While most high school sophomores are Snapchatting, 15-year-old Utkarsh Tandon is planning to revolutionize the lives of people with Parkinson’s disease. Scratch that. He’s actually doing it, with a device he invented for his high school science fair at Cupertino High School in California.
Tandon is the inventor of OneRing, a unique wearable device that tracks the movements of Parkinson’s sufferers and provides daily data readings to help doctors better prescribe medication. (The machine learning model he created for the science fair, unsurprisingly, won him first place and a grant from UCLA’s Brain Research Institute.) Last week, Tandon’s Kickstarter project received the funding needed to help him get the device into patients’ hands in the next few months.
What OneRing does is simple, but it may be the key to better management of the disease. Parkinson’s causes uncontrollable movements in patients, due to a lack of dopamine. These movements, such as shakes and tremors, are incredibly disruptive to patients’ daily routines.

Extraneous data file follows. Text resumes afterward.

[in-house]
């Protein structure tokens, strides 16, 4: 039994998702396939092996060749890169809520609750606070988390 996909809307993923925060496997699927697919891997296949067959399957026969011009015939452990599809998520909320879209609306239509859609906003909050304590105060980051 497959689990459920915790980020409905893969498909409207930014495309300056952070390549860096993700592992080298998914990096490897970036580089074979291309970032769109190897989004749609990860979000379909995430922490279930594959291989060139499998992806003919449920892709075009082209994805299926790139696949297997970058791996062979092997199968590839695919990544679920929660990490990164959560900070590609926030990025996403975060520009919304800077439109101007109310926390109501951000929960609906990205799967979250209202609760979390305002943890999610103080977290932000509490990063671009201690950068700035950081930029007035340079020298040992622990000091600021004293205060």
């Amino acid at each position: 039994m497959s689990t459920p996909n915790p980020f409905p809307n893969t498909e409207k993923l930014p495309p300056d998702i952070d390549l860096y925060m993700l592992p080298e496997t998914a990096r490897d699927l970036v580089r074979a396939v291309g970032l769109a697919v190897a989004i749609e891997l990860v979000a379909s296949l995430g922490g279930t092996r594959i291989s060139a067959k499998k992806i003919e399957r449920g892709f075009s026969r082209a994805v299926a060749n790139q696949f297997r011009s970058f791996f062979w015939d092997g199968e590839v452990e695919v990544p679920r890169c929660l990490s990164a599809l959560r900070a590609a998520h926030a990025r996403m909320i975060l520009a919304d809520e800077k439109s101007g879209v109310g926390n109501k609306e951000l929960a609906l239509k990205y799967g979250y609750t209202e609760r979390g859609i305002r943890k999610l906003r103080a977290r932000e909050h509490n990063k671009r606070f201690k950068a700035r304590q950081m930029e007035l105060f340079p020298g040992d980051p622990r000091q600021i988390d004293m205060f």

At its core, OneRing helps users monitor those movements. It is a wearable device that tracks the data all day, feeding it to an iOS app.
The readings from the app show the movement patterns throughout the day, giving patients and doctors detailed information that allows medication to be prescribed accordingly.
For the 10 million people worldwide who live with the condition, this simple tracking device could be life-changing. Surprisingly, however, Tandon invented the device simply out of curiosity. As he says in his Kickstarter statement:
“I got the idea for OneRing when watching Muhammad Ali, who has Parkinson’s disease, light the Olympic torch in 1996. I was not born yet to witness the actual event, but after watching the video on YouTube I wanted to learn more about the disease since I could see how strongly the movement disorder affected him in the video. I had additionally seen Back to the Future when I was young and my dad told me that the main actor, Michael J. Fox, has Parkinson’s disease as well. This really inspired me to use my knowledge in programming to develop a device that could help Parkinson’s patients deal with their motor symptoms.”
To find out more, visit his Kickstarter, and watch the video below.
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